Views given on three verdict system and related reforms.
An independent analysis report has been published today on Scotland’s Not Proven Verdict and Related Reforms Consultation.
The Consultation received 200 responses from the public, legal sector and those with lived experience and also considered other potential related reforms including jury size, the majority required for conviction and the requirement for corroboration.
In Scottish criminal trials there are three verdicts available: guilty, not guilty and not proven. The not proven verdict has no definition in law however the legal implications are exactly the same as a not guilty verdict.
The independent analysis report of the consultation responses found:
- respondents supported changing to a two verdict system reasoning that it would be easier to understand, fairer and more straightforward
- respondents favoured verdicts of guilty and not guilty (compared to 41% who supported proven and not proven)
- a majority of respondents from a wide range of stakeholders supported a qualified jury majority of some kind if there is a move to two verdicts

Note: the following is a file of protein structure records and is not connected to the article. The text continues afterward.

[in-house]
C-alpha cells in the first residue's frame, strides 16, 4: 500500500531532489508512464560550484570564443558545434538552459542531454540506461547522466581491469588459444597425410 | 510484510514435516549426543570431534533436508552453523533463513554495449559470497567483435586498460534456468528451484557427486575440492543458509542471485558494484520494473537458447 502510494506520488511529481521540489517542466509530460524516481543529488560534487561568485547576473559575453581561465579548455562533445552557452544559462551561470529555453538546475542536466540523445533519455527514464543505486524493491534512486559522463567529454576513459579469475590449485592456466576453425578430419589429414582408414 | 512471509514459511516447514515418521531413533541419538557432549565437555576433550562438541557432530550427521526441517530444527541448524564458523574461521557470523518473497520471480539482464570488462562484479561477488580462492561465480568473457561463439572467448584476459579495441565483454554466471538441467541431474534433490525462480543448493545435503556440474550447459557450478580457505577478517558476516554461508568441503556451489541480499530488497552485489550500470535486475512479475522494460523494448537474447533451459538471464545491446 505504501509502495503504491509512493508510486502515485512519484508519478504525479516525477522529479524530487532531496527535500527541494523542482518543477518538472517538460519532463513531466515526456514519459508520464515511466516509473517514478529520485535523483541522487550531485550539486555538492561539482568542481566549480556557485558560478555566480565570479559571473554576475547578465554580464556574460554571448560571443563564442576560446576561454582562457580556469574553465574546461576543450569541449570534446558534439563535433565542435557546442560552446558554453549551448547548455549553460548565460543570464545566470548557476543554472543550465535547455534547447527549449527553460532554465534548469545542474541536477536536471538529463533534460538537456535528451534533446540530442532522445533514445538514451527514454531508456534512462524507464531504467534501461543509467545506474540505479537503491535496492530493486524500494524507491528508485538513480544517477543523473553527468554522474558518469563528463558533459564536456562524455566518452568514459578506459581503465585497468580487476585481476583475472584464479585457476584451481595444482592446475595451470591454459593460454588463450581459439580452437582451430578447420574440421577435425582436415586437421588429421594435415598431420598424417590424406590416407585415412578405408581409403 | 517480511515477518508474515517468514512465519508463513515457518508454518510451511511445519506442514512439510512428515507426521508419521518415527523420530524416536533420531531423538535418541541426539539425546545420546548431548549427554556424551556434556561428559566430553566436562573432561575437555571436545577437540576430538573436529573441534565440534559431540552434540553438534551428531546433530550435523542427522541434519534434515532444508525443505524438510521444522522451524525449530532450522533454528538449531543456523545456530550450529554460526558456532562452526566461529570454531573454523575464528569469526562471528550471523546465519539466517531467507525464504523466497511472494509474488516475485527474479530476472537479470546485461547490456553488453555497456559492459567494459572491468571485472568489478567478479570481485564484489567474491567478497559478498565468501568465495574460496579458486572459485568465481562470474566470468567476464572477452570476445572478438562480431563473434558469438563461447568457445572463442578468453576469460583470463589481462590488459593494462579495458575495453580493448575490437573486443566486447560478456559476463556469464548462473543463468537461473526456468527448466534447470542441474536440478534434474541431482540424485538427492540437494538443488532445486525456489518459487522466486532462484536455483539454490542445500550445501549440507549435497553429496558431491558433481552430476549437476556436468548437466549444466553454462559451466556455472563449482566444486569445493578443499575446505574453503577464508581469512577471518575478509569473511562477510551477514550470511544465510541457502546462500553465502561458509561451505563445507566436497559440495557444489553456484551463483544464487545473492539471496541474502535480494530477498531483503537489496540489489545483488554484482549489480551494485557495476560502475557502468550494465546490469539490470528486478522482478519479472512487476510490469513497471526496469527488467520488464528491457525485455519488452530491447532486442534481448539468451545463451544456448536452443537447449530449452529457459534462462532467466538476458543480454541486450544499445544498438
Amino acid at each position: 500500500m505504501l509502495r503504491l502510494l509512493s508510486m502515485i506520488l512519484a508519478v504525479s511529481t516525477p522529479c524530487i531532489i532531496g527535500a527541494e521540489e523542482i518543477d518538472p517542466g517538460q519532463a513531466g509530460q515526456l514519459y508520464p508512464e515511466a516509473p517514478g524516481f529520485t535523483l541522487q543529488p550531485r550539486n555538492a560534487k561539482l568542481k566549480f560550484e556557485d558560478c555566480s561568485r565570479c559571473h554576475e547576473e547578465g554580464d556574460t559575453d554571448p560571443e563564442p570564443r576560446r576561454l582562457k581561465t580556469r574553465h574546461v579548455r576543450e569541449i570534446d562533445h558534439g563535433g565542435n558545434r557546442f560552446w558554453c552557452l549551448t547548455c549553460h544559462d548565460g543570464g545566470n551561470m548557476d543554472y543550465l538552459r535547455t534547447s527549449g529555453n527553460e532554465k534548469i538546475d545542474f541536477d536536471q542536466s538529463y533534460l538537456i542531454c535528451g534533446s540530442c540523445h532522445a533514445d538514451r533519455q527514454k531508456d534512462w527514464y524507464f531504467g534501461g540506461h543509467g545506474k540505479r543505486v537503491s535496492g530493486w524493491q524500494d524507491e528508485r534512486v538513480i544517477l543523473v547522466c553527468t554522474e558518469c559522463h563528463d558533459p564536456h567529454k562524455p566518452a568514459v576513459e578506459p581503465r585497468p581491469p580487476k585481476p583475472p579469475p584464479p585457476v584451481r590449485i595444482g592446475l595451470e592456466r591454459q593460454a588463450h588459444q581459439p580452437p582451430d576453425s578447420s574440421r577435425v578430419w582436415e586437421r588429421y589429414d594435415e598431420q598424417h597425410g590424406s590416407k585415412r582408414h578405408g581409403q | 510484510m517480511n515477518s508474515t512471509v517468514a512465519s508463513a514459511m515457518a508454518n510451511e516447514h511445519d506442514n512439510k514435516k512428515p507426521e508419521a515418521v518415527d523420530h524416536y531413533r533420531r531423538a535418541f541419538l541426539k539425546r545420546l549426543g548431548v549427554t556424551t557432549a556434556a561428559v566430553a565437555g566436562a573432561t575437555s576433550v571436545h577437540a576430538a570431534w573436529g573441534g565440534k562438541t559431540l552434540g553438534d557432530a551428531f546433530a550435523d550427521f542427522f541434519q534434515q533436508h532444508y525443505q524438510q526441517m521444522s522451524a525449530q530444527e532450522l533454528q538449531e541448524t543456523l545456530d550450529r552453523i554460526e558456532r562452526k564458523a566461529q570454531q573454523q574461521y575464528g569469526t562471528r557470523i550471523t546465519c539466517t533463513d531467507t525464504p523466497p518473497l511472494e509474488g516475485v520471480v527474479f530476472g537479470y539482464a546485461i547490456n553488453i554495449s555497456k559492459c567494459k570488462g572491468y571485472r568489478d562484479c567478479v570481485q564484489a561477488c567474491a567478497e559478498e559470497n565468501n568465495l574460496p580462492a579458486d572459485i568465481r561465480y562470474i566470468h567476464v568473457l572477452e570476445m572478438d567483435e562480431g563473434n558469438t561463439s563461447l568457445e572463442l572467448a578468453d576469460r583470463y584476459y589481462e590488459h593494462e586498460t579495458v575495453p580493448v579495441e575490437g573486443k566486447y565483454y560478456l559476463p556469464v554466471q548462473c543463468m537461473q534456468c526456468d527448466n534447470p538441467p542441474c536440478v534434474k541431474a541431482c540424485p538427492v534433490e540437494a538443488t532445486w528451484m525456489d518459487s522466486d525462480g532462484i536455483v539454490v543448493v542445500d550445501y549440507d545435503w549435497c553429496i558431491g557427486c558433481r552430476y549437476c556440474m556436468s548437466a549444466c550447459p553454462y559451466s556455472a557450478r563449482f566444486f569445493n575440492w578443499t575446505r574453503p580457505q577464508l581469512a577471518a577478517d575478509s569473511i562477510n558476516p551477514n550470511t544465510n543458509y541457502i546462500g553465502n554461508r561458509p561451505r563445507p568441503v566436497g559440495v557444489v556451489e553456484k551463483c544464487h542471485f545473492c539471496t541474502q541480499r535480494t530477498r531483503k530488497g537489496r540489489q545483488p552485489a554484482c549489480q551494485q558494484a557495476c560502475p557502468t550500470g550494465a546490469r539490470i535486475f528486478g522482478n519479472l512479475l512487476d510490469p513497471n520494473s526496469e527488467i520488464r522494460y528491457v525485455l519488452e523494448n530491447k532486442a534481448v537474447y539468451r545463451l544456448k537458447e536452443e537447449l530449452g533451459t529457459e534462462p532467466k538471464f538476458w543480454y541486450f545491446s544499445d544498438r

- a majority of respondents supported jury size remaining at 15 jurors
- a higher number of respondents supported keeping the corroboration rule than reforming or abolishing it
Justice Secretary Keith Brown said:
“I am very grateful to all of those individuals and organisations who have taken the time to contribute their views on these matters, particularly those who have shared their personal experience of the justice system.
“We must now give careful consideration to the full range of responses received. The findings from this consultation analysis will be used along with a wide range of other information and evidence to inform the decision making process on any potential recommendations for reform.
“Any potential reforms will be considered alongside wider work including the outcome of the current consultation on improving victims’ experiences of the justice system.”
Independent jury research published in 2019, and later engagement on the findings highlighted inconsistent views on the meaning and effect of the not proven verdict and how it differs from not guilty.
The Scottish Government committed in its recent Programme for Government to launch a public consultation on the three verdict system and whether the not proven verdict should be abolished, and to also consider reform of the corroboration rule.
It will also be important to consider potential reforms against the landscape of wider work including the outcome of the current consultation on improving victims’ experiences of the justice system. The consultation includes consideration of those recommendations of the Lord Justice Clerk’s review on improving the management of sexual offence cases which require legislative change to implement.
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